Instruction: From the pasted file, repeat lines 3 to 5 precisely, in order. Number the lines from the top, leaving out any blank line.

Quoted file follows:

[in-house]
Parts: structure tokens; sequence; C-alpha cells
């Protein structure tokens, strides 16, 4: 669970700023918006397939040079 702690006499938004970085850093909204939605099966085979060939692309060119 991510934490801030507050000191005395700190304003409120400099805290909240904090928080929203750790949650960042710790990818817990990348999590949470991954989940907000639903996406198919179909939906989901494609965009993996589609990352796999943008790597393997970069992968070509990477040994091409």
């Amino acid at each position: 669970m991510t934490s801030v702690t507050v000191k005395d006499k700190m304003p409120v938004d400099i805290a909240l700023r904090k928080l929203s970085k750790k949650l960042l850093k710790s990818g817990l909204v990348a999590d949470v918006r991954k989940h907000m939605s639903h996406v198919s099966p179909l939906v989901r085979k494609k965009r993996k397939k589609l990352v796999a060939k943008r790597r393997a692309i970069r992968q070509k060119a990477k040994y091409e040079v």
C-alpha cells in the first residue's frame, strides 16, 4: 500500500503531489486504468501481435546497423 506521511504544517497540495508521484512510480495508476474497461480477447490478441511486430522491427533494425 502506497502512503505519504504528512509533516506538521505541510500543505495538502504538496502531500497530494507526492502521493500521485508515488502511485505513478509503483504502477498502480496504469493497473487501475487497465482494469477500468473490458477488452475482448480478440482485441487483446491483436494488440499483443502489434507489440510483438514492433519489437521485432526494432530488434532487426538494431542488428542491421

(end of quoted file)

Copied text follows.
């Protein structure tokens, strides 16, 4: 669970700023918006397939040079 702690006499938004970085850093909204939605099966085979060939692309060119 991510934490801030507050000191005395700190304003409120400099805290909240904090928080929203750790949650960042710790990818817990990348999590949470991954989940907000639903996406198919179909939906989901494609965009993996589609990352796999943008790597393997970069992968070509990477040994091409």
């Amino acid at each position: 669970m991510t934490s801030v702690t507050v000191k005395d006499k700190m304003p409120v938004d400099i805290a909240l700023r904090k928080l929203s970085k750790k949650l960042l850093k710790s990818g817990l909204v990348a999590d949470v918006r991954k989940h907000m939605s639903h996406v198919s099966p179909l939906v989901r085979k494609k965009r993996k397939k589609l990352v796999a060939k943008r790597r393997a692309i970069r992968q070509k060119a990477k040994y091409e040079v």
C-alpha cells in the first residue's frame, strides 16, 4: 500500500503531489486504468501481435546497423 506521511504544517497540495508521484512510480495508476474497461480477447490478441511486430522491427533494425 502506497502512503505519504504528512509533516506538521505541510500543505495538502504538496502531500497530494507526492502521493500521485508515488502511485505513478509503483504502477498502480496504469493497473487501475487497465482494469477500468473490458477488452475482448480478440482485441487483446491483436494488440499483443502489434507489440510483438514492433519489437521485432526494432530488434532487426538494431542488428542491421